Method

Participants

81 participants were recruited online for Experiment 3. We excluded participants who performed worse than 14.35% across all conditions (averaged across both runs of the experiment). This cutoff was based on a pilot experiment run in the lab – it was the average performance across all conditions for 10 non-musician participants. We used this cutoff to obtain mean performance levels on par with those of compliant and attentive participants run in the lab. We used a set exclusion criterion from in-lab data, rather than excluding participants based on whether they were 3 standard deviations away from the mean (as in other studies), because adaptive tracks were capped at a 4-semitone pitch difference. If participants completed three trials incorrectly at this 4-semitone pitch difference, the adaptive track was ended early, and subsequently the mean threshold for that adaptive track was conservatively recorded as 4 semitones (25.99%) for analysis. Measures of variance in the obtained threshold estimates were thus under-representative of actual variance in the sample. 29 participants were excluded from analysis using this in-lab criterion. This resulted in 52 participants (20 self-identified as female, 32 as male (binary choice), mean age=39.81 years, S.D.=11.66 years). We planned to analyze the effects of musicianship, therefore we recruited participants with a range of musical experience. This analysis is presented in Effects of Musicianship.

We chose our sample size using the same pilot data used to determine the exclusion criteria. The pilot experiment, run in 19 participants, differed from the current experiment in a few respects. In addition to being run in the lab, the pilot experiment did not include a Pure Tone condition, the SNR values were shifted half a semitone higher, and in Inharmonic conditions, a different jitter pattern was used for each trial. We performed ANOVAs testing for effects of harmonicity and musicianship; the pilot data showed fairly large main effects of both harmonicity (ηp2=.77) and musicianship (ηp2=.45), suggesting that both these analyses would be well-powered with modest sample sizes. To ensure the reliability of planned analyses examining the inflection points and slopes of sigmoid functions fitted to the discrimination curves, we also estimated the sample size needed to obtain reliable mean thresholds. We extrapolated from our pilot data (via bootstrap) that an N of at least 36 would be necessary to have a split-half reliability of the mean measured threshold in each condition (assessed between the first and second adaptive runs of the experiment) greater than r=.95. This sample size was also sufficient for the ANOVA analyses (for example, to see an effect of musicianship 1/2 the size of that observed in our pilot experiment 95% of the time at a p<.01 significance level, one would need a sample size of 28). We thus aimed to recruit at least 36 participants.

Procedure

In Experiment 4 we measured classic two-tone up-down “pitch” discrimination, but with the tones presented in noise. As in Experiments 1-3, on each trial participants heard two noise bursts. However, in this experiment, a tone was presented in each of the two noise bursts, and participants judged whether the second tone was higher or lower than the first tone. The difference in the f0s used to generate the tones was initialized at 1 semitone and was changed by a factor of 2 through the first four reversals, and then by a factor of √2 through the final six reversals. We tested pitch discrimination at 6 SNRs for pure tones, 7 SNRs for inharmonic tones, and 8 SNRs for harmonic tones. This choice was motivated by pilot data showing that at the lowest SNR tested for harmonic tones, inharmonic tones were undetectable. The same logic applied to the lowest two SNRs and pure tones. Because we expected that discrimination would be difficult (if not impossible) at the lowest SNR conditions tested in each condition, we capped the possible f0 difference of adaptive tracks at 4 semitones. As discussed in the Participants section, if participants completed three trials incorrectly at this f0 difference, the adaptive track was ended early. For these trials, the threshold was conservatively recorded as 4 semitones for analysis (25.99%). Participants performed 2 adaptive runs per condition.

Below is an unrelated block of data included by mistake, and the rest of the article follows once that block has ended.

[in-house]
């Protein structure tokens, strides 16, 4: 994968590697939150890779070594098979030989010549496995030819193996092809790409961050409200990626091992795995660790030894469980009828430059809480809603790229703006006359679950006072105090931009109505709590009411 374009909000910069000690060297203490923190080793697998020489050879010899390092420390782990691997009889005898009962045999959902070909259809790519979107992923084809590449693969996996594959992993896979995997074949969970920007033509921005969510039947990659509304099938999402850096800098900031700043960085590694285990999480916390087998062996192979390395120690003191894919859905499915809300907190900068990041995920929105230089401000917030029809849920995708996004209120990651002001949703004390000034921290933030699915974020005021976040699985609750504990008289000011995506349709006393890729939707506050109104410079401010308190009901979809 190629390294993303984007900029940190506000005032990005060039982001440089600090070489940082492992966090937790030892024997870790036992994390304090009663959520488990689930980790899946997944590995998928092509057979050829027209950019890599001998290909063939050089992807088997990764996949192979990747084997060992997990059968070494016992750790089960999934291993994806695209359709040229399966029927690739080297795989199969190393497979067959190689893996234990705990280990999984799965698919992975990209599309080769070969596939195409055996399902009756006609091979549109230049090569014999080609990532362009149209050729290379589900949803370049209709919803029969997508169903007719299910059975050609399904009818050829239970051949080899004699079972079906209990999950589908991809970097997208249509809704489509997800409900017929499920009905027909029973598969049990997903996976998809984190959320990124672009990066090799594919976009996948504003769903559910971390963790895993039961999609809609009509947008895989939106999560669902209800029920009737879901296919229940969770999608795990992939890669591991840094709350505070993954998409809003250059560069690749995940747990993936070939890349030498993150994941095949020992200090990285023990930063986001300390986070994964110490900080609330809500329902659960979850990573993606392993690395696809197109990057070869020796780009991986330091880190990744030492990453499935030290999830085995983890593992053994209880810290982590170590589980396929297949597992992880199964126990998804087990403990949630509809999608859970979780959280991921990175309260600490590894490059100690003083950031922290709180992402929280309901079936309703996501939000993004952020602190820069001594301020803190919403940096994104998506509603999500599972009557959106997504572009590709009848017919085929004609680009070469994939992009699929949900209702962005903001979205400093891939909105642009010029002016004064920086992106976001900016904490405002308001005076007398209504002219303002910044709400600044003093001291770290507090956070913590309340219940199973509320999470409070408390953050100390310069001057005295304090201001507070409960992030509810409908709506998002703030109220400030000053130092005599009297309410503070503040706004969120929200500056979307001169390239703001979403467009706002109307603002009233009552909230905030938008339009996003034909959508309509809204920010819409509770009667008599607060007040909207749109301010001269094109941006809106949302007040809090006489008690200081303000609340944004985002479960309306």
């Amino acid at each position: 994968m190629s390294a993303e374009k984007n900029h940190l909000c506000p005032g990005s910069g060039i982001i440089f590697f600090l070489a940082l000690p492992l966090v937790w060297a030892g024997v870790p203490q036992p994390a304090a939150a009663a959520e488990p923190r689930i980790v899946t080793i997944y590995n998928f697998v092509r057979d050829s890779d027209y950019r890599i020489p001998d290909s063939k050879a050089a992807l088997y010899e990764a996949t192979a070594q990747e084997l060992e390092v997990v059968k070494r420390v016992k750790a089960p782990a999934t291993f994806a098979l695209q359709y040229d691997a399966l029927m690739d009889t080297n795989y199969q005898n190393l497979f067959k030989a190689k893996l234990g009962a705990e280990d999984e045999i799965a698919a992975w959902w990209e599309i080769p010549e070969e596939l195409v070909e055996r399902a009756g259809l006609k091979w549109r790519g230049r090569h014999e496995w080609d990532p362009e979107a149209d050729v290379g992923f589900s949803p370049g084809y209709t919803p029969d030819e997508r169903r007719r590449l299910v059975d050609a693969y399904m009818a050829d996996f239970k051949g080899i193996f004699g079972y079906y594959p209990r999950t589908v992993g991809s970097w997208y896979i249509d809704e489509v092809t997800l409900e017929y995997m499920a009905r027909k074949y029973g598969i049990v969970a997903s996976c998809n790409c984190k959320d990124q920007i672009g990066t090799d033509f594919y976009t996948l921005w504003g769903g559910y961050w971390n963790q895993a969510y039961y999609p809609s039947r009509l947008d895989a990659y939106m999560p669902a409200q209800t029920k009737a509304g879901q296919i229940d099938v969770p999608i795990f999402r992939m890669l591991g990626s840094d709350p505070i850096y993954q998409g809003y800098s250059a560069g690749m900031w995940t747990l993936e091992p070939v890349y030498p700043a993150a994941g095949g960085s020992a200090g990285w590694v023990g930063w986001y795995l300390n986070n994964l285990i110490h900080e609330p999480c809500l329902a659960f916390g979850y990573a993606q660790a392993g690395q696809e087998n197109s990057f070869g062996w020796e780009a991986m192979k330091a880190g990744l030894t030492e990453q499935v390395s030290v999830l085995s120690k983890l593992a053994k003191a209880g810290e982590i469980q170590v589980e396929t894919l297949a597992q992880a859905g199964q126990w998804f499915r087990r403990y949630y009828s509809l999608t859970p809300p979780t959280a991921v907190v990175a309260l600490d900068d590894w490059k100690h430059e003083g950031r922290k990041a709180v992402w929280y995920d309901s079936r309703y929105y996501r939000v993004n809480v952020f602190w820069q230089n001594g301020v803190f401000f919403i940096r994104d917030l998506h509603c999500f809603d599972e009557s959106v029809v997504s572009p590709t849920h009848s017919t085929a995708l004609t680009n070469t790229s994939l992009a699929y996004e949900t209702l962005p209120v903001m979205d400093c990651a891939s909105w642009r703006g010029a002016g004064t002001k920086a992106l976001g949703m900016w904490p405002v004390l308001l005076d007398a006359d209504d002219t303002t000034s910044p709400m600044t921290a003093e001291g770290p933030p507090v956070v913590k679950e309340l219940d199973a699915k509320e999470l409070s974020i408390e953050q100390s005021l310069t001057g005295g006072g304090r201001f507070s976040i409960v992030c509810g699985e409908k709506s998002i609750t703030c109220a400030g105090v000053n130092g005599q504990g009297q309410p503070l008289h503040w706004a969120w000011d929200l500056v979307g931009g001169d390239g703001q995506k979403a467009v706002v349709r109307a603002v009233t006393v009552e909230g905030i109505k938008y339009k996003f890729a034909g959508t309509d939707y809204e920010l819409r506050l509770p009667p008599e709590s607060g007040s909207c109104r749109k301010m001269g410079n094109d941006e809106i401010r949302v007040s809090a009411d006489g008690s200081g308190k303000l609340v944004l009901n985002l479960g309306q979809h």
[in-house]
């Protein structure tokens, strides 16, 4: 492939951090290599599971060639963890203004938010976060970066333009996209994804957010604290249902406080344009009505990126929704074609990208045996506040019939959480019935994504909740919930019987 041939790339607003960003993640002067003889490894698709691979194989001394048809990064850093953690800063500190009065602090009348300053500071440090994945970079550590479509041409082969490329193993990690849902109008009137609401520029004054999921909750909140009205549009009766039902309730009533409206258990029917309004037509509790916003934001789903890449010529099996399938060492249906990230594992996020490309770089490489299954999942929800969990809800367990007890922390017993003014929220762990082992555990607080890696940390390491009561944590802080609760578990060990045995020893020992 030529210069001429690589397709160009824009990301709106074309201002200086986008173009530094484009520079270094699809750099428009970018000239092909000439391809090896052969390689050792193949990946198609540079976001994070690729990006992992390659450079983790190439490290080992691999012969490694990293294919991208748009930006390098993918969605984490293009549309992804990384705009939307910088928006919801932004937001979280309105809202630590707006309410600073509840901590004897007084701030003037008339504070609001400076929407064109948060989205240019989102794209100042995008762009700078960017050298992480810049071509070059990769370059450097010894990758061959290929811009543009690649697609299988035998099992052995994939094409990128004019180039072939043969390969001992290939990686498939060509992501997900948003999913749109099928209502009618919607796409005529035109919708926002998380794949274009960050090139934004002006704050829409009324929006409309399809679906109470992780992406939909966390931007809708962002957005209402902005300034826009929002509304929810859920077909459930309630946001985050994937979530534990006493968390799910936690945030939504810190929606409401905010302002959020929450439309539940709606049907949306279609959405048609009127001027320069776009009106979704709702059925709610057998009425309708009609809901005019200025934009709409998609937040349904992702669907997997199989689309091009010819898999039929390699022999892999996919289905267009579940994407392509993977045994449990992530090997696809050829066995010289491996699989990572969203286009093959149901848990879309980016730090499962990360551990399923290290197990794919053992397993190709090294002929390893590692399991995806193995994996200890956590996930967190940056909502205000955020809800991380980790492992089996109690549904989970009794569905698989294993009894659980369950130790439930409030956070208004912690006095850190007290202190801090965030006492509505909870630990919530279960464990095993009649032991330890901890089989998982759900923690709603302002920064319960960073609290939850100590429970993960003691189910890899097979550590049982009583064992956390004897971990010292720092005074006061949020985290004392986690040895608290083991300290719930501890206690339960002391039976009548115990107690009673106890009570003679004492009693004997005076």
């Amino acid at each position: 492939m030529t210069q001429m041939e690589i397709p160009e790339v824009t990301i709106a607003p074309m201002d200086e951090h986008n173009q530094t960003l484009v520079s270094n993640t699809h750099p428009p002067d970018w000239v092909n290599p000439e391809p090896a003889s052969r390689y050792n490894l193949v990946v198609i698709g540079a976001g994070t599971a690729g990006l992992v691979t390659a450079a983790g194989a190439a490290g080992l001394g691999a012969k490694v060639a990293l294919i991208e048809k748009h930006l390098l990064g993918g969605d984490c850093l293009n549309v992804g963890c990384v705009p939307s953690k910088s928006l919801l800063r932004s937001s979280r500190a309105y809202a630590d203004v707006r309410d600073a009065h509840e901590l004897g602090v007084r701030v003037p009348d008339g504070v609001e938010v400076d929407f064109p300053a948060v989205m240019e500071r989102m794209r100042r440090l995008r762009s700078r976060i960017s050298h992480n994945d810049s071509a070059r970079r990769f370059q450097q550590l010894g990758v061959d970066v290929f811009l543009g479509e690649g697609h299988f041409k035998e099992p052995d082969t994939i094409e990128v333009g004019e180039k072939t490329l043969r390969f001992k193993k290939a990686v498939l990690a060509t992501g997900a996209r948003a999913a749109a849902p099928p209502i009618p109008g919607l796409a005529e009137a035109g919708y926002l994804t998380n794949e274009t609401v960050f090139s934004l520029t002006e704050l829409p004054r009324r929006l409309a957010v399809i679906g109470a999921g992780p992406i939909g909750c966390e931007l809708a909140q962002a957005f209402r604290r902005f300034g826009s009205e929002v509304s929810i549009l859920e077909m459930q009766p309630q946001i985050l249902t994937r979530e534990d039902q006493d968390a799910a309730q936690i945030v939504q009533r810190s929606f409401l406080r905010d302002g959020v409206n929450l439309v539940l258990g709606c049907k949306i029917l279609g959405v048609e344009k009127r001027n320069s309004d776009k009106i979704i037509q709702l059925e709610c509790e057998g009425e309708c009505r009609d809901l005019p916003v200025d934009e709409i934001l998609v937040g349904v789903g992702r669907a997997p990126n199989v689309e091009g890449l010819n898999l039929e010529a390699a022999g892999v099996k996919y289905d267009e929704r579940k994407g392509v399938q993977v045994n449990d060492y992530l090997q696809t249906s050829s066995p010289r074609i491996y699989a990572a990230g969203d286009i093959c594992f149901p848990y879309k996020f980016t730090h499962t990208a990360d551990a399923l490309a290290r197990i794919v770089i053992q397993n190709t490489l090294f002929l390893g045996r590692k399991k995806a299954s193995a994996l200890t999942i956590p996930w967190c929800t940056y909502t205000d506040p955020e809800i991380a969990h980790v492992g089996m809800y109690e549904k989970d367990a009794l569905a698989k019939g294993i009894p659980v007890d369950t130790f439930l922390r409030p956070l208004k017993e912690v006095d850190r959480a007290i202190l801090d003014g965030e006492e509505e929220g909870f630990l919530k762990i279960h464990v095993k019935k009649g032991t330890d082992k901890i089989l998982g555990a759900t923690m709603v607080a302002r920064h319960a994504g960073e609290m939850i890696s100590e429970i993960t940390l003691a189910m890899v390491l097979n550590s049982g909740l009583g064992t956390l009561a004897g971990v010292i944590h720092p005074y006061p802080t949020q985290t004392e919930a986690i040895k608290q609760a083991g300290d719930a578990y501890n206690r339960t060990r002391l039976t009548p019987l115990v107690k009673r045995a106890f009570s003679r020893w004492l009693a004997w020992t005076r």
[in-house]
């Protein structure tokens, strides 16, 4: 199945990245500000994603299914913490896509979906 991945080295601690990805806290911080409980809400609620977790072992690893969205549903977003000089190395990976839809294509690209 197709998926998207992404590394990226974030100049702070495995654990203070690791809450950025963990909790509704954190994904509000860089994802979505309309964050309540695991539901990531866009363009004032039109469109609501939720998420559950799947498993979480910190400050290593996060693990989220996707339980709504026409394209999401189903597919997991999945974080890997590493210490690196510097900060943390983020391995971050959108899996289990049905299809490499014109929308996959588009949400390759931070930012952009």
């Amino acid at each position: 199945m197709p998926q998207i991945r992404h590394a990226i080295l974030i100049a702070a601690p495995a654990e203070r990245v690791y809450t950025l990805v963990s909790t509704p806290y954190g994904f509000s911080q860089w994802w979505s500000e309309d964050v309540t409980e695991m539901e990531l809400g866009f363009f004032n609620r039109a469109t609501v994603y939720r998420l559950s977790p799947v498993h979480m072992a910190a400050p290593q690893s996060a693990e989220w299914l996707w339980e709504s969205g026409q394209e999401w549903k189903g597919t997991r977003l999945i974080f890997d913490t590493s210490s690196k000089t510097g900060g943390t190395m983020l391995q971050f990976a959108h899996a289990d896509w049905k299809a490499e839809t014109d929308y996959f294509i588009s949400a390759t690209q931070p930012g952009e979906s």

Stimuli

The stimuli for Experiment 4 were identical to the random-phase complex tones used in Experiment 1, except that each of the two noise bursts contained a tone. Eight SNRs were used: -22 (only Harmonic melodies were tested at this SNR), -20.5 (only Harmonic and Inharmonic stimuli were tested), -19, -17.5, -16, -14.5, -13 dB, and Infinite (no noise). The f0 of the first note in each trial was randomly selected between 200 and 267 Hz (log uniform distribution), and the f0 for the second note was randomly selected to be higher or lower than the first note by the amount specified by the adaptive procedure. For inharmonic trials, the same vector of jitter values was applied to each of the two notes used in a trial. As in previous experiments, we generated 20 sets of stimuli, each with a different jitter pattern, selected from 100,000 randomly generated jitter patterns as those with the smallest autocorrelation peaks. Each participant was randomly assigned one of these sets of stimuli, and for the inharmonic condition only heard one inharmonic ‘jitter’ pattern throughout the experiment.

Statistical Analysis